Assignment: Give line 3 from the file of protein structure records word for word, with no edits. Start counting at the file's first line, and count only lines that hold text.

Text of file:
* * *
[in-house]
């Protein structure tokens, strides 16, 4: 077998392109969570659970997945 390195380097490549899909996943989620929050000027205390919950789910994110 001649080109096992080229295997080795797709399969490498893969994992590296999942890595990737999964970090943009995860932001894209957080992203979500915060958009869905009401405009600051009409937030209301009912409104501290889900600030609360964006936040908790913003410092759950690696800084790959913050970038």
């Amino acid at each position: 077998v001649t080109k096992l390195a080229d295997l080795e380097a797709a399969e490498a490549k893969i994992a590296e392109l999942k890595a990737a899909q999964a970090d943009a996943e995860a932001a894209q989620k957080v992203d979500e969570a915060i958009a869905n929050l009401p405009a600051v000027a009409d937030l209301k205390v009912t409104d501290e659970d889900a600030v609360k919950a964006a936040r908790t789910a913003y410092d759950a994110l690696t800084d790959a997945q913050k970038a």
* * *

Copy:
């Amino acid at each position: 077998v001649t080109k096992l390195a080229d295997l080795e380097a797709a399969e490498a490549k893969i994992a590296e392109l999942k890595a990737a899909q999964a970090d943009a996943e995860a932001a894209q989620k957080v992203d979500e969570a915060i958009a869905n929050l009401p405009a600051v000027a009409d937030l209301k205390v009912t409104d501290e659970d889900a600030v609360k919950a964006a936040r908790t789910a913003y410092d759950a994110l690696t800084d790959a997945q913050k970038a």